Review: This may be the last chapter in what stands proud as the mightiest resurrection of a classic band in modern times, yet for all the melancholy to be suffered if this does prove to be the case, frankly, what a way to go. 'The Glowing Man' is full to bursting with the kind of panoramic soundscapes, intense existential gravitas and dramatic crescendos that have characterised Michael Gira & Co's post-2010 output, yet has restraint and subtlety to match its almighty sturm-und-drang - these colossal songs triumph just as much through their dynamics and beauty as their volume and brute force, crowning a startling achievement a singular and overwhelming primal force deserving of awe aplenty.
AR & Machines - "I'll Be Your Singer, You'll Be My Song" (2:27)
Deutsche Wertarbeit - "Deutscher Wald" (4:02)
Dzyan - "Khali" (4:40)
Missus Beastly - "Geisha" (5:24)
Alex - "Derule" (2:54)
Agitation Free - "In The Silence Of The Morning Sunrise" (6:33)
Georg Deuter - "Pearls" (2:10)
Michael Bundt - "The Brain Of Oskar Panizza" (8:42)
Popol Vuh - "Ja, Deine Liebe Ist Suber Als Wein" (3:31)
Novalis - "Dronsz" (4:56)
Broselmaschine - "Schmetterling" (9:28)
Neu! - "Neuschnee" (4:04)
Between - "And The Waters Opened" (10:59)
La Dusseldorf - "White Overalls" (2:09)
Klaus Weiss - "Constellation" (1:43)
Achim Reichel - "Tanz Der Vogel In Den Winden" (7:32)
Roedelius - "Lustwandel" (3:52)
Pyrolator - "Die Haut Der Frau" (3:08)
Cluster - "Hollywood" (4:23)
Streetmark - "Passage" (4:23)
Niagara - "Rhythm Go" (2:45)
Michael Bundt - "Neon" (12:30)
Review: If you're in the market for a beginner's guide to krautrock and "kosmiche", then the first two volumes of Soul Jazz's Deutsche Elektronische Musik series should be essential listening. This third volume - the first for four years - should be on that list, too. It arguably goes deeper than its predecessors, combining cuts from pioneering electronic and art-rock bands like Neu!, Cluster and Popol Vuh with tracks from lesser-known artists such as Michael Bundt, Dronsz and Achim Reichel. Musically, it's also far more diverse than its predecessors, containing as much space-rock and proto-punk as early electronic experimentation and droning alternative rock. As ever, the accompanying sleeve notes from author David Nobbs expand on the story in brilliant detail.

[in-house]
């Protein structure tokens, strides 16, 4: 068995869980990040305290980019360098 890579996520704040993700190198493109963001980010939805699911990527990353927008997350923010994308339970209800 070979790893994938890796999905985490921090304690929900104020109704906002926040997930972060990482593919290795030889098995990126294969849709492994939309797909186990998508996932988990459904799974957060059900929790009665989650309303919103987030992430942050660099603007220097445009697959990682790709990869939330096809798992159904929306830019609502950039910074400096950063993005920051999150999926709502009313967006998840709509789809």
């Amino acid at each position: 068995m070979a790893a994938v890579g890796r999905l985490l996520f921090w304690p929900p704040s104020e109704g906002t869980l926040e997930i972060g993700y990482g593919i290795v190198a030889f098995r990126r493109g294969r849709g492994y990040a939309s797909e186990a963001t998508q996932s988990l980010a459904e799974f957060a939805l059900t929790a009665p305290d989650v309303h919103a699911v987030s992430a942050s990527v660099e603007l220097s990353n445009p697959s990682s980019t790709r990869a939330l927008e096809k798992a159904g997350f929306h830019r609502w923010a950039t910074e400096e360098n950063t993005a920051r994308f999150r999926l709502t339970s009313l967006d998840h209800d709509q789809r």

Review: This collaboration between the sepulchral Sinatra and the kings of ceremonial metallic drone-worship, whilst it is transparently not a work for the faint of heart, is nonetheless worth all the excitement its announcement created in avant-garde circles, and more besides, It's more audibly a work from Walker's than Sunn O)))'s, yet with their assistance the rich melodrama and unflinching abstraction has rarely sounded more startling, or alarmingly approachable. What's more, the counterpoint provided by Sunn O))) to his stentorian baritone elevates proceedings to new heights of otherworldly intensity, resulting in no less than a game-changing triumph, and a clear album of the year contender from this odd couple.